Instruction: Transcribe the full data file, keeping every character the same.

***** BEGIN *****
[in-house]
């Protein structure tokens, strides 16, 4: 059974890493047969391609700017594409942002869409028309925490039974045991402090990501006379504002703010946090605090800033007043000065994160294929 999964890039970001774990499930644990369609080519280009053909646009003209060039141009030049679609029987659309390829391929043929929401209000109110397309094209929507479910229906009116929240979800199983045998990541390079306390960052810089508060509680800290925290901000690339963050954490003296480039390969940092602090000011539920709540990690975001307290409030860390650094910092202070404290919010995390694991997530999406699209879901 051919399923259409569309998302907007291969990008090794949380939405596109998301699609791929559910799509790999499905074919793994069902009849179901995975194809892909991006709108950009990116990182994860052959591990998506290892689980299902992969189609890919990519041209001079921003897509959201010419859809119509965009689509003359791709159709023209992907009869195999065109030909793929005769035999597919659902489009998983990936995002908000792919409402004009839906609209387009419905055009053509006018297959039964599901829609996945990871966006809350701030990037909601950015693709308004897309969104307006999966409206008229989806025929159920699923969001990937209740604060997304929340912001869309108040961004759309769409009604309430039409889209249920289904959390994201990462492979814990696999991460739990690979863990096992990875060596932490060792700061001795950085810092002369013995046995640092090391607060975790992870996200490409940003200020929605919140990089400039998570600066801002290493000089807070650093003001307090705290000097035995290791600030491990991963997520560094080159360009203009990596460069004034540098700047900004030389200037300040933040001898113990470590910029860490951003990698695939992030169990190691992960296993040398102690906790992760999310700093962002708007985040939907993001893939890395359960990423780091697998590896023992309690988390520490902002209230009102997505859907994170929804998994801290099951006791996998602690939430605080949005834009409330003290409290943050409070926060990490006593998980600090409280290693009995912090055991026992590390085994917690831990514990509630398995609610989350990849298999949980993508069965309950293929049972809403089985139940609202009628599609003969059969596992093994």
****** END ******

[in-house]
């Protein structure tokens, strides 16, 4: 059974890493047969391609700017594409942002869409028309925490039974045991402090990501006379504002703010946090605090800033007043000065994160294929 999964890039970001774990499930644990369609080519280009053909646009003209060039141009030049679609029987659309390829391929043929929401209000109110397309094209929507479910229906009116929240979800199983045998990541390079306390960052810089508060509680800290925290901000690339963050954490003296480039390969940092602090000011539920709540990690975001307290409030860390650094910092202070404290919010995390694991997530999406699209879901 051919399923259409569309998302907007291969990008090794949380939405596109998301699609791929559910799509790999499905074919793994069902009849179901995975194809892909991006709108950009990116990182994860052959591990998506290892689980299902992969189609890919990519041209001079921003897509959201010419859809119509965009689509003359791709159709023209992907009869195999065109030909793929005769035999597919659902489009998983990936995002908000792919409402004009839906609209387009419905055009053509006018297959039964599901829609996945990871966006809350701030990037909601950015693709308004897309969104307006999966409206008229989806025929159920699923969001990937209740604060997304929340912001869309108040961004759309769409009604309430039409889209249920289904959390994201990462492979814990696999991460739990690979863990096992990875060596932490060792700061001795950085810092002369013995046995640092090391607060975790992870996200490409940003200020929605919140990089400039998570600066801002290493000089807070650093003001307090705290000097035995290791600030491990991963997520560094080159360009203009990596460069004034540098700047900004030389200037300040933040001898113990470590910029860490951003990698695939992030169990190691992960296993040398102690906790992760999310700093962002708007985040939907993001893939890395359960990423780091697998590896023992309690988390520490902002209230009102997505859907994170929804998994801290099951006791996998602690939430605080949005834009409330003290409290943050409070926060990490006593998980600090409280290693009995912090055991026992590390085994917690831990514990509630398995609610989350990849298999949980993508069965309950293929049972809403089985139940609202009628599609003969059969596992093994």